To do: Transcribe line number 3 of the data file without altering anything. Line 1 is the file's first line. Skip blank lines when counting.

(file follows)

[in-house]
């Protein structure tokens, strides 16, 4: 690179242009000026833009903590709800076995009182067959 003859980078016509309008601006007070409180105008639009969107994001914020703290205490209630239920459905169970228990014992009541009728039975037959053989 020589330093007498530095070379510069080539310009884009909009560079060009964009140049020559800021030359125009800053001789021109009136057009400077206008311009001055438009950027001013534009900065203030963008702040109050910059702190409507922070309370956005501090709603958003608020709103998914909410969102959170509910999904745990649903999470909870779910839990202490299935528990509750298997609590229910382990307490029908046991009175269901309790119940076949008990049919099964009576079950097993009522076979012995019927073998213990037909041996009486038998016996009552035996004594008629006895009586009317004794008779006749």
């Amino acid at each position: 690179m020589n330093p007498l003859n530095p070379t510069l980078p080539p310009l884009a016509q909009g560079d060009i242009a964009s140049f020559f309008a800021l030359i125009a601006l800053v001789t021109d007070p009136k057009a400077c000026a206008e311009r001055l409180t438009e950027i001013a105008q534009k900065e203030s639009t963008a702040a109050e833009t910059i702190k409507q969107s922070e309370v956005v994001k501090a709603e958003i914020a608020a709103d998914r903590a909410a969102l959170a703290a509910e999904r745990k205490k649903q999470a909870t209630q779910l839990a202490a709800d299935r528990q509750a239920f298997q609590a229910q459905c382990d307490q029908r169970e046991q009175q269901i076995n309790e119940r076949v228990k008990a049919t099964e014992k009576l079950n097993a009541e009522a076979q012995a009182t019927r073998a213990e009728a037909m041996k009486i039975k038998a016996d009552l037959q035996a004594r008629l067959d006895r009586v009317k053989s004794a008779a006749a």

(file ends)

């Amino acid at each position: 690179m020589n330093p007498l003859n530095p070379t510069l980078p080539p310009l884009a016509q909009g560079d060009i242009a964009s140049f020559f309008a800021l030359i125009a601006l800053v001789t021109d007070p009136k057009a400077c000026a206008e311009r001055l409180t438009e950027i001013a105008q534009k900065e203030s639009t963008a702040a109050e833009t910059i702190k409507q969107s922070e309370v956005v994001k501090a709603e958003i914020a608020a709103d998914r903590a909410a969102l959170a703290a509910e999904r745990k205490k649903q999470a909870t209630q779910l839990a202490a709800d299935r528990q509750a239920f298997q609590a229910q459905c382990d307490q029908r169970e046991q009175q269901i076995n309790e119940r076949v228990k008990a049919t099964e014992k009576l079950n097993a009541e009522a076979q012995a009182t019927r073998a213990e009728a037909m041996k009486i039975k038998a016996d009552l037959q035996a004594r008629l067959d006895r009586v009317k053989s004794a008779a006749a």